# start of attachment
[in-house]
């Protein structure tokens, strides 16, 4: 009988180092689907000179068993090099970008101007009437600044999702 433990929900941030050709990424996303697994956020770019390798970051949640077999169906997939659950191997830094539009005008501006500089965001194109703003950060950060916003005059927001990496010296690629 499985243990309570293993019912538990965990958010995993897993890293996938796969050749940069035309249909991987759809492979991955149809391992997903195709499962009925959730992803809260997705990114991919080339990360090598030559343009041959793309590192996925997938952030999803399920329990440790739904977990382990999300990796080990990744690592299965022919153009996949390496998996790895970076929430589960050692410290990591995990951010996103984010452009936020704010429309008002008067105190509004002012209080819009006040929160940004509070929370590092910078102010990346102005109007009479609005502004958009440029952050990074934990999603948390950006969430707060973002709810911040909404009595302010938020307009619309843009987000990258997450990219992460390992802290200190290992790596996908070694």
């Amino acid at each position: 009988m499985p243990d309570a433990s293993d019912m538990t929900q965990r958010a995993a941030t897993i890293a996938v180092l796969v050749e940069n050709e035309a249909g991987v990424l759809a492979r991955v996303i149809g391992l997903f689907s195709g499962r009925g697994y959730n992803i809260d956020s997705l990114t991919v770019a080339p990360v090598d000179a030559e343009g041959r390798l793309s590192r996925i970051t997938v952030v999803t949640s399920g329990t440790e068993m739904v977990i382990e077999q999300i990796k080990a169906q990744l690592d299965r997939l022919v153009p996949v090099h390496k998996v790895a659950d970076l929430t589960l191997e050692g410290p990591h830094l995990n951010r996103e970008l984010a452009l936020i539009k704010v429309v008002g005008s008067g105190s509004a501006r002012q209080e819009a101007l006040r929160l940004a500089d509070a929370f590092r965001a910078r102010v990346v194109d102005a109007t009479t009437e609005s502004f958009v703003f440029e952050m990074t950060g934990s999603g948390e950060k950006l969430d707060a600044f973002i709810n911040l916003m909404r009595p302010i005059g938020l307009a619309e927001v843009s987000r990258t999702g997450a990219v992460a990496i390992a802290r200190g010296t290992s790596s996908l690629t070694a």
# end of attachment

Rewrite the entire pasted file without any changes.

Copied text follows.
[in-house]
């Protein structure tokens, strides 16, 4: 009988180092689907000179068993090099970008101007009437600044999702 433990929900941030050709990424996303697994956020770019390798970051949640077999169906997939659950191997830094539009005008501006500089965001194109703003950060950060916003005059927001990496010296690629 499985243990309570293993019912538990965990958010995993897993890293996938796969050749940069035309249909991987759809492979991955149809391992997903195709499962009925959730992803809260997705990114991919080339990360090598030559343009041959793309590192996925997938952030999803399920329990440790739904977990382990999300990796080990990744690592299965022919153009996949390496998996790895970076929430589960050692410290990591995990951010996103984010452009936020704010429309008002008067105190509004002012209080819009006040929160940004509070929370590092910078102010990346102005109007009479609005502004958009440029952050990074934990999603948390950006969430707060973002709810911040909404009595302010938020307009619309843009987000990258997450990219992460390992802290200190290992790596996908070694």
């Amino acid at each position: 009988m499985p243990d309570a433990s293993d019912m538990t929900q965990r958010a995993a941030t897993i890293a996938v180092l796969v050749e940069n050709e035309a249909g991987v990424l759809a492979r991955v996303i149809g391992l997903f689907s195709g499962r009925g697994y959730n992803i809260d956020s997705l990114t991919v770019a080339p990360v090598d000179a030559e343009g041959r390798l793309s590192r996925i970051t997938v952030v999803t949640s399920g329990t440790e068993m739904v977990i382990e077999q999300i990796k080990a169906q990744l690592d299965r997939l022919v153009p996949v090099h390496k998996v790895a659950d970076l929430t589960l191997e050692g410290p990591h830094l995990n951010r996103e970008l984010a452009l936020i539009k704010v429309v008002g005008s008067g105190s509004a501006r002012q209080e819009a101007l006040r929160l940004a500089d509070a929370f590092r965001a910078r102010v990346v194109d102005a109007t009479t009437e609005s502004f958009v703003f440029e952050m990074t950060g934990s999603g948390e950060k950006l969430d707060a600044f973002i709810n911040l916003m909404r009595p302010i005059g938020l307009a619309e927001v843009s987000r990258t999702g997450a990219v992460a990496i390992a802290r200190g010296t290992s790596s996908l690629t070694a």